Bill Lowe Gallery presents Avian, an examination of the animalistic, resilient and transcendent qualities of the human body, in a one-person exhibition of life-size sculpture by American sculptor
Susannah Zucker. The works comprising this show are anatomically driven and involve layering of animalistic, medical and/or fetishistic overtones. The compilation of elements illustrates the human body’s potential to exceed the limitations of conventional physicality.
Susannah Zucker depicts the human body as a vehicle for transformation by combining natural objects that bestow bird-like qualities to them. The wing-like appendages made of bones and antlers offer a testament to the animal aspects of human nature. Zucker explores the instinctual desires and fascinations that often drive us in ways we cannot understand or perceive. A subtle eroticism of feathers and furs is woven into the exhibition's tapestry, filling in the visceral range of the sculptures by making the body a vessel of sensation and pleasure.
Ed Nash was born in Letchworth Garden City, England in 1976. Like several members of the British Post-Impressionist movement who visited, lived and painted in Letchworth, Ed was inspired by the towns amalgamation of urban and rural life and its focus on visual beauty in the town environment.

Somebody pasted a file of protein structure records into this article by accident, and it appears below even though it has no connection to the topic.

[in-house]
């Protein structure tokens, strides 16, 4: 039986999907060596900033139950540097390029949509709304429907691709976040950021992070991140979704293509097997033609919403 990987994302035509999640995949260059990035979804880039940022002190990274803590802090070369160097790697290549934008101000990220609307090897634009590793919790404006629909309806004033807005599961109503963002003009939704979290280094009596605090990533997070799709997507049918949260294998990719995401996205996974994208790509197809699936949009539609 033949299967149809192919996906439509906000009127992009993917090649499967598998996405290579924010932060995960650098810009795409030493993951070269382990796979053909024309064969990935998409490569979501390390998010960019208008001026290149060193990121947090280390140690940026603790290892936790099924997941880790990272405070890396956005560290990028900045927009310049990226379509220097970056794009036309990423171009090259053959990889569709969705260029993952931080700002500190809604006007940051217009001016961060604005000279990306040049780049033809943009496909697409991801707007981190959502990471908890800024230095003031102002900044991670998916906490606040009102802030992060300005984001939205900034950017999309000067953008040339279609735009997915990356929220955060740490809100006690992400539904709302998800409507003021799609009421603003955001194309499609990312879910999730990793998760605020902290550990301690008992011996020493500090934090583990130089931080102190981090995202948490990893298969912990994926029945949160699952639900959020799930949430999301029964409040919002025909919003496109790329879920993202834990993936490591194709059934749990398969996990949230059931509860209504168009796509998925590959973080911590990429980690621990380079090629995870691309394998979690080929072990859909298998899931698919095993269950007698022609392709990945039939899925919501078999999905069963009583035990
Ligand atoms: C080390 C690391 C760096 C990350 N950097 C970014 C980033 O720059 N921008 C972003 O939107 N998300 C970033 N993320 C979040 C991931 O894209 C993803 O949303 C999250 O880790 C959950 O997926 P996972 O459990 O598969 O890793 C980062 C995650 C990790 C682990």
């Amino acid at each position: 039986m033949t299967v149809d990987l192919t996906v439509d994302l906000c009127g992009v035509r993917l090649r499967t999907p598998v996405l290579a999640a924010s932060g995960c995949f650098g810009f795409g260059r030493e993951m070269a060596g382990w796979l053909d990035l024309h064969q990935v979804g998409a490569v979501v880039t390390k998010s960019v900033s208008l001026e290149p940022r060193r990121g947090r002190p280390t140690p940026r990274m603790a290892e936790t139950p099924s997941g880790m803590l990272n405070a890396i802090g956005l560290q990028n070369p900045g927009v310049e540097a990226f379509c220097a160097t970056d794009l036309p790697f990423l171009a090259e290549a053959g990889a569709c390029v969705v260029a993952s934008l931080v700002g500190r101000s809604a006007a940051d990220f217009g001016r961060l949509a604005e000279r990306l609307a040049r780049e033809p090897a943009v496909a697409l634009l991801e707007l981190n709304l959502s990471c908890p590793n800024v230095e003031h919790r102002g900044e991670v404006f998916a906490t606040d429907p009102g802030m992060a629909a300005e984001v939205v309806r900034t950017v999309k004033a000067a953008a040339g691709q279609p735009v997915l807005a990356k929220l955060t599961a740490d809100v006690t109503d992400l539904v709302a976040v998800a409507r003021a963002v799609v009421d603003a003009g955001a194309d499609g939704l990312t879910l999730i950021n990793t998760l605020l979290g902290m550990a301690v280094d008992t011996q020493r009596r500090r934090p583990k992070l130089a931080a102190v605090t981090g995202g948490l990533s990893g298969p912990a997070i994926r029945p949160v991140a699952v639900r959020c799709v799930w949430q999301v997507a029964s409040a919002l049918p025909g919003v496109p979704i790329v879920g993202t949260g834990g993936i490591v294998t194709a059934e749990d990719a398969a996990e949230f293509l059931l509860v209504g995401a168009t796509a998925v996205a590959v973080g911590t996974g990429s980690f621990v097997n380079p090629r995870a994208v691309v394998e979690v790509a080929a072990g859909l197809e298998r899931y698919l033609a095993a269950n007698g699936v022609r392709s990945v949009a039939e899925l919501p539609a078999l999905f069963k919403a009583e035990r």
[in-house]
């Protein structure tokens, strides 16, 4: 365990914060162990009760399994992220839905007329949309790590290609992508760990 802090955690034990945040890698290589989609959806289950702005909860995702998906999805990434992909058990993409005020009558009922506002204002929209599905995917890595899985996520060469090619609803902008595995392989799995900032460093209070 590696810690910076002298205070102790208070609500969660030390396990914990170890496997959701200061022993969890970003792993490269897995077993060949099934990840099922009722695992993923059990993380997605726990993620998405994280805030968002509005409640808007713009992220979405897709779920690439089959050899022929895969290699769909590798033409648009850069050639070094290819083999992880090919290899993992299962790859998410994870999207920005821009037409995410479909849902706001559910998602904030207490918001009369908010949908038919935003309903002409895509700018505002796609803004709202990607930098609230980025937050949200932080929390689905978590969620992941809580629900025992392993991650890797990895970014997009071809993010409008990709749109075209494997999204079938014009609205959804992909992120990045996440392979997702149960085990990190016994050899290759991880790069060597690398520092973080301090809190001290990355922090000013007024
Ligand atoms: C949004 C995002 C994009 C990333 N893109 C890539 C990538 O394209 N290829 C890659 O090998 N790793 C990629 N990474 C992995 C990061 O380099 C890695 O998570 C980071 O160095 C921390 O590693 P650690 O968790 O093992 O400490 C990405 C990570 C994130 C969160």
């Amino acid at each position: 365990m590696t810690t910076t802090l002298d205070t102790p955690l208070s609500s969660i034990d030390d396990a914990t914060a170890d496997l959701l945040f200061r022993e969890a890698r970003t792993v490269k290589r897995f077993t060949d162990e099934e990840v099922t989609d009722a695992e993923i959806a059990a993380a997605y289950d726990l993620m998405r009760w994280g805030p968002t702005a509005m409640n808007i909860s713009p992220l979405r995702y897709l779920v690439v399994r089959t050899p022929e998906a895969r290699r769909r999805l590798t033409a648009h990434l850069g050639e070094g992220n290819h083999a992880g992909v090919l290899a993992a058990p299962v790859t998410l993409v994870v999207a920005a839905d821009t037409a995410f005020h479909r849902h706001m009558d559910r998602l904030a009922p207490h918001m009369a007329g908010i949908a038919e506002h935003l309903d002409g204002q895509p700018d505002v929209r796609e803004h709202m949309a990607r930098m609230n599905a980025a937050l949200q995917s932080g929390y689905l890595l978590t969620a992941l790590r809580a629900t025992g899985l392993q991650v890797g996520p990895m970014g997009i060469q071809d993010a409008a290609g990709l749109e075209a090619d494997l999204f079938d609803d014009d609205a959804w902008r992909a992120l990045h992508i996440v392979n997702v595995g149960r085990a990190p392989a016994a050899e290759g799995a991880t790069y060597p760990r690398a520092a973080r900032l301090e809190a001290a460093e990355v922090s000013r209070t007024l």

In his paintings, Ed Nash explores his response to modern day society’s new perspective on visual perfection. They seek to celebrate and glorify the patina produced through the passage of time and exposure to the elements. This collection of work boldly embraces the journey – finding beauty in the imperfections, the cracks and crevices acquired along the way.
Thomas Swanston celebrates the splendor of nature by mixing organic imagery with opulent color. Swanston’s latest series references landscape traditions using silver, gold and copper leaf to form the contour of birds and vegetation placed upon a hazy, soft pastel background. The subject matter of his paintings is energetic and decisive in one sense, yet yielding in another. Swanston’s work is the end result of an omnivorous search for meaning, and emerges from a love of many seemingly disparate elements. Swanston harnesses the spirituality of the natural world through close observation of the timeless rhythms that inform it.